If I had one main complaint with this finale, it would be that since it focused so much on Selina’s personal story, the subplot of Dent’s efforts to take over the city and fight against Barbara felt rushed. Most of the series’ problems come from me simply wanting more of it and feeling like there wasn’t enough time. In this case, because the final issue couldn’t spend any time on Dent and/or Barbara before needing to have him launch his attack on the cave, Harvey ends up feeling less like a character and more just an antagonistic force to beat. Before now, I’ve really enjoyed watching his inner conflict between his two sides reflected in the city’s own identity crisis, and how Barbara wanted to fix things her way. Here, instead, Dent is only someone to fight, and we don’t see Babs until the end when she wins election. Also as a slight nitpick, Two-Face’s coin is not supposed to have a “tails” side; it’s double headed with one side scarred.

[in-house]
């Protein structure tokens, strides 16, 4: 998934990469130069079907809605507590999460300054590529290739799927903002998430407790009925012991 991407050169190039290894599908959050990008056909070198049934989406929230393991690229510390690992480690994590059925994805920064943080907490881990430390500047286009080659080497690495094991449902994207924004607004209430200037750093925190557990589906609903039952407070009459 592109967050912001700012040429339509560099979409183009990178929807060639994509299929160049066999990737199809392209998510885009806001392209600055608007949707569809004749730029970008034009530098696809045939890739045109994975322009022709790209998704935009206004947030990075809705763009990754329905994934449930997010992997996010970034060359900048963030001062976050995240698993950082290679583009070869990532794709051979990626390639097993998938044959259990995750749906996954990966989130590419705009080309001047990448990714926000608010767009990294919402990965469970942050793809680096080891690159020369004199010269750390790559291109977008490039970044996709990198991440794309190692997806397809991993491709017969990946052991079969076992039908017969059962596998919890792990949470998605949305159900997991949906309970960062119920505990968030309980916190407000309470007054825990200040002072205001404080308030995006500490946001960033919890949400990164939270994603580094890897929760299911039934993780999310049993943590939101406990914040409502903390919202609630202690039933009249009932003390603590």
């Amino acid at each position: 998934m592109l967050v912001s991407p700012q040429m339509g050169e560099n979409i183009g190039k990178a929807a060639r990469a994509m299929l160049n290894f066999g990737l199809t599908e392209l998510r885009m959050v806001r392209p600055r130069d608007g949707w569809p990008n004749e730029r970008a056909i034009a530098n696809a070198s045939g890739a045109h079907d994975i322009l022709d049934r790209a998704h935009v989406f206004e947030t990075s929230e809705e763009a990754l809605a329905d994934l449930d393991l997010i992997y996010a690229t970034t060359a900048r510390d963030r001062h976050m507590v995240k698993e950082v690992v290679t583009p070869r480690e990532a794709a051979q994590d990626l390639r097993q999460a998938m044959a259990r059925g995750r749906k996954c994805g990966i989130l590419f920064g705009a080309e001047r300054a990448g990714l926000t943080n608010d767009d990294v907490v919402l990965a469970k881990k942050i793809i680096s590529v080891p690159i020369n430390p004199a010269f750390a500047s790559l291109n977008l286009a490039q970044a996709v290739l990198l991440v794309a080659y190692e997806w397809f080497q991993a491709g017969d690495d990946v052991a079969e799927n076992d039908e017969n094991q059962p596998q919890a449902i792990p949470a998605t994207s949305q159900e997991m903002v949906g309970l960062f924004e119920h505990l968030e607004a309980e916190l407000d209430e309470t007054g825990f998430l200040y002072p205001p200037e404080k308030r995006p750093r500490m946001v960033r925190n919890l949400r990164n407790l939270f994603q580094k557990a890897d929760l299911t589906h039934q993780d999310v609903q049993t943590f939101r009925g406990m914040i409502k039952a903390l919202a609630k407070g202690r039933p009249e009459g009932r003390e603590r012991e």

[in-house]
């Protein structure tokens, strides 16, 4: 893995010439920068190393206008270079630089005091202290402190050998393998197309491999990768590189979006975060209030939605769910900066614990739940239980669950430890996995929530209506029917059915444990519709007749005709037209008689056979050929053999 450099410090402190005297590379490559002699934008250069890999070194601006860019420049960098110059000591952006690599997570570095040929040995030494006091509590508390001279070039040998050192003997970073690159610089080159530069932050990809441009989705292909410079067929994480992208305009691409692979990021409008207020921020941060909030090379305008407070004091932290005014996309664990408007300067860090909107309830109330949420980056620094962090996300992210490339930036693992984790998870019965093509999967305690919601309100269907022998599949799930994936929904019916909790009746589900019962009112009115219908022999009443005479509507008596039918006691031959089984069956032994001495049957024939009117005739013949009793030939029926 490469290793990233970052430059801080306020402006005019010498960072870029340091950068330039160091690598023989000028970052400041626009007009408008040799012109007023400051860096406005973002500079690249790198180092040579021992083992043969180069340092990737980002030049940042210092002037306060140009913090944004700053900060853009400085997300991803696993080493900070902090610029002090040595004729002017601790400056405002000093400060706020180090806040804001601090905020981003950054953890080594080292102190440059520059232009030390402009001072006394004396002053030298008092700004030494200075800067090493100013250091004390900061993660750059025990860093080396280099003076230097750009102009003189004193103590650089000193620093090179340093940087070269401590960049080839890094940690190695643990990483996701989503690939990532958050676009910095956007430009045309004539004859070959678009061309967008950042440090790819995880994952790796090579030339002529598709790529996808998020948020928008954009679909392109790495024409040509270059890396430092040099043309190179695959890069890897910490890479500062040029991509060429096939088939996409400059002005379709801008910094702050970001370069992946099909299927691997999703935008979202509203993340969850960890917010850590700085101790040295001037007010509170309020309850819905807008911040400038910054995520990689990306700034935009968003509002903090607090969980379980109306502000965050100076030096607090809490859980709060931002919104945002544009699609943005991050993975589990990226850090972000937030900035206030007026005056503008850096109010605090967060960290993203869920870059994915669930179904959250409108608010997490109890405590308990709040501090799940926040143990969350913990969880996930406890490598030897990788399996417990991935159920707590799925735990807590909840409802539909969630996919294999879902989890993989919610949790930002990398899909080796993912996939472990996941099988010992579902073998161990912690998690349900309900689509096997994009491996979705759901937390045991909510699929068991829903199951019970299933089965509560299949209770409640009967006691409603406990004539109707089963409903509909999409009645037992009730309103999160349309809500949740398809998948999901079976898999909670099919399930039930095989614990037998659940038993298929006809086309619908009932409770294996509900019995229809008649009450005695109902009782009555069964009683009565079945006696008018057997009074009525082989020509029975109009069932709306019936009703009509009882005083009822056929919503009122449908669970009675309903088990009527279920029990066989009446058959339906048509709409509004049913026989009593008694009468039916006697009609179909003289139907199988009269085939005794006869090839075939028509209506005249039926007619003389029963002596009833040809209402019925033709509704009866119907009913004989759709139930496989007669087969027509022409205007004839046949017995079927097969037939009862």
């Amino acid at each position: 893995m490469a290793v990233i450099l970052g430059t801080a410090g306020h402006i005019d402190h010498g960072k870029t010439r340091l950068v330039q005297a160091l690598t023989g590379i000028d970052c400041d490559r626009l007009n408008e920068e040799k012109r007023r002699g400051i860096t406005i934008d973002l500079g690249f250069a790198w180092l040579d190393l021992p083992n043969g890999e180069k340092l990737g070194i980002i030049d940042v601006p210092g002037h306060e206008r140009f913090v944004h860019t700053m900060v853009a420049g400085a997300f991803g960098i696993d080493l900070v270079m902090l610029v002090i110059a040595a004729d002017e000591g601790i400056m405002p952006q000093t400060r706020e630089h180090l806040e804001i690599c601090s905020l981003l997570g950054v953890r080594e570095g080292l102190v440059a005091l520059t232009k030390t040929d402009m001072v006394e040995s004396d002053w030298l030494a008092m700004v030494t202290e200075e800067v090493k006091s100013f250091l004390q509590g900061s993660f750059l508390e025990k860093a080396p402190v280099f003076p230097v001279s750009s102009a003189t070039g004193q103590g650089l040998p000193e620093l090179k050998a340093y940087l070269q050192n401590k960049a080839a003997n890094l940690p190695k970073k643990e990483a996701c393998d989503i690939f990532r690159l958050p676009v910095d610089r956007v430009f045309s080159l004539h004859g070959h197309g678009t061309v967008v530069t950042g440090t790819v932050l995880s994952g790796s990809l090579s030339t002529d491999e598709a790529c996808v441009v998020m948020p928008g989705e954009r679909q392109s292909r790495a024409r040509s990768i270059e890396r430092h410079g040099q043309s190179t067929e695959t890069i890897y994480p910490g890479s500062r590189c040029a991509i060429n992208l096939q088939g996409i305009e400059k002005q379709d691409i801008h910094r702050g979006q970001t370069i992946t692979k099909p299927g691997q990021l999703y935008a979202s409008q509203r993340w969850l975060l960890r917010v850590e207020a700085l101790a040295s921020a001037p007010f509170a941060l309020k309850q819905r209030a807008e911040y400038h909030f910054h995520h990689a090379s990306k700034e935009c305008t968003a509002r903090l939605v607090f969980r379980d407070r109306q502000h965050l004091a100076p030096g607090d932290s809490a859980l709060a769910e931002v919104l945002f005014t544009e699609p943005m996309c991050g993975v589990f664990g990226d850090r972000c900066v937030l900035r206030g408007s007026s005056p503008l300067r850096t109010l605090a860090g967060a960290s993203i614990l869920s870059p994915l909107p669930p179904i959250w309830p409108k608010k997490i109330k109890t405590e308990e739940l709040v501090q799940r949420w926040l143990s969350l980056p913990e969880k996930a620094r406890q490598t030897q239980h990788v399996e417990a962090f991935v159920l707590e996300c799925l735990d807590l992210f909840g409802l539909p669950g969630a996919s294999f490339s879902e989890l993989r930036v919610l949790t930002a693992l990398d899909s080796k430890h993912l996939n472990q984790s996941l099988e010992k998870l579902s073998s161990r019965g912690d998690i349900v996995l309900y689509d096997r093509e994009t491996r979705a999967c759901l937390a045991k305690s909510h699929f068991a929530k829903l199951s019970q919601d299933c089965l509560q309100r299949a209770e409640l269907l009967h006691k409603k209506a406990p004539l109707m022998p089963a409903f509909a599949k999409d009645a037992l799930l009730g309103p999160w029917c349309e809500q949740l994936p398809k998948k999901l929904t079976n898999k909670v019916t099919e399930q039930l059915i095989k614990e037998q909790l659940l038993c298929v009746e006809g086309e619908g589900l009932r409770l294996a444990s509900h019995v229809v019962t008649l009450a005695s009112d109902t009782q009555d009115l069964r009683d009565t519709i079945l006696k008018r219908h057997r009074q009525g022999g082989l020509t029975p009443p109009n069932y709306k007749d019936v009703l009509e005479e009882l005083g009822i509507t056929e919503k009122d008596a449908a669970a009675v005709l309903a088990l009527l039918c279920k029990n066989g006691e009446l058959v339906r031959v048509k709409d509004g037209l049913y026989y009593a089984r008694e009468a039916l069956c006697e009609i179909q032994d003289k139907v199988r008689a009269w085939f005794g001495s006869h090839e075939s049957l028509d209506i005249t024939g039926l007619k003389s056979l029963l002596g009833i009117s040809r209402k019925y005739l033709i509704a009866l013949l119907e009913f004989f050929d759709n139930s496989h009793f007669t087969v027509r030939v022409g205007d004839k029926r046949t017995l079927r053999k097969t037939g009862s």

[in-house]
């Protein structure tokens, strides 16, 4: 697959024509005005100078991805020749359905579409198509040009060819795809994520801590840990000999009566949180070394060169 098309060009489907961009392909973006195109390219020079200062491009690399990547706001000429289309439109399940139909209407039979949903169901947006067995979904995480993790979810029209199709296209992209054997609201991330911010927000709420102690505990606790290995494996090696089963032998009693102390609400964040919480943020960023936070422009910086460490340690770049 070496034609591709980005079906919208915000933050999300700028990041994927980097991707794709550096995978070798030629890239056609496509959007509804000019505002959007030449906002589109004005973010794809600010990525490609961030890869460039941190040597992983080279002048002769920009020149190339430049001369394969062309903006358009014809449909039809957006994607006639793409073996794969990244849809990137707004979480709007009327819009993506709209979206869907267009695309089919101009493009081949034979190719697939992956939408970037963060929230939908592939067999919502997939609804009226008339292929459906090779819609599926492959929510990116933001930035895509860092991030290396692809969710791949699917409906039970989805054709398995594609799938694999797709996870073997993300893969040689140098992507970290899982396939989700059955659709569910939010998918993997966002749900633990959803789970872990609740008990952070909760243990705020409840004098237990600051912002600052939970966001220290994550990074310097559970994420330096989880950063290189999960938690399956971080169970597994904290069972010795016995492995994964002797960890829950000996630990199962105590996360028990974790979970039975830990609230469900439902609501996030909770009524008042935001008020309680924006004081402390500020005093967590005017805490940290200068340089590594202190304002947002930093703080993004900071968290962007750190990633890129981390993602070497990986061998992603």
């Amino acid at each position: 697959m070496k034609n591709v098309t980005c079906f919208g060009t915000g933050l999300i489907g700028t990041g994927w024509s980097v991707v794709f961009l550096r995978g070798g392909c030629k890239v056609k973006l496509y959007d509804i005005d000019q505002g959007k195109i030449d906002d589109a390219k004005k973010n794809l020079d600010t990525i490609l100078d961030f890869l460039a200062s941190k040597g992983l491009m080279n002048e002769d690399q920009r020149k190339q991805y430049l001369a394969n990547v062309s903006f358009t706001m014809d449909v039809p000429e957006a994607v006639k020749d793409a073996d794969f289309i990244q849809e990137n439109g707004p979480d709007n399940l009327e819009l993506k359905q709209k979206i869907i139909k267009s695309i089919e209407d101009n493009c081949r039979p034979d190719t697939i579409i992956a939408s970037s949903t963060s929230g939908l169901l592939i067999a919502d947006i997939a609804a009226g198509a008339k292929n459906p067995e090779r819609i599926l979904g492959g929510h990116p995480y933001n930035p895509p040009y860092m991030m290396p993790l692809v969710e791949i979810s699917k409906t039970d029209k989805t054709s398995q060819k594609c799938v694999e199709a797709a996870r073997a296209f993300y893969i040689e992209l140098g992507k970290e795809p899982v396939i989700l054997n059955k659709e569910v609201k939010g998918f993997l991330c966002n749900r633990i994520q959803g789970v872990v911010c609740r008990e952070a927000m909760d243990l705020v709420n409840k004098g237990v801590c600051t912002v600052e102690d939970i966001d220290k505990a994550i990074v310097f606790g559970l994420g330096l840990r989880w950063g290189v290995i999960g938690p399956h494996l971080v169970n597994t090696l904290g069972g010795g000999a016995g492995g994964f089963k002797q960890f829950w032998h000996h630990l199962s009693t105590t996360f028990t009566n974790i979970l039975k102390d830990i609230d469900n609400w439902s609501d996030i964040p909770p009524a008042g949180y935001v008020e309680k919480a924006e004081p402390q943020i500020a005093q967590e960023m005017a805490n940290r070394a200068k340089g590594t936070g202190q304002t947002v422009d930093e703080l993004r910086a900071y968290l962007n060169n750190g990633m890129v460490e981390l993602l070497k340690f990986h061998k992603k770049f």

- You want a satisfying conclusion to a story that focuses on character growth and reflection
- Batman comics’ obsession with complacency is something you’d like to see challenged
- You’ve enjoyed the series so far and want to see how it ends, and why wouldn’t you?
Catwoman: Lonely City #4 is a great ending to a great series. It ties together the core themes of the story in such a way that elevates everything up until now. While some of the plot lines may not have had as much time to breathe as they might have deserved, the series finishes as a wonderful character-driven story with rich dynamics and a complex look at our relationship to their world. If you’ve been waiting for the series to finish to check it out, it’s time to read one of the best comics all year.
DISCLAIMER: DC Comics provided Batman News with a copy of this comic for the purposes of this review.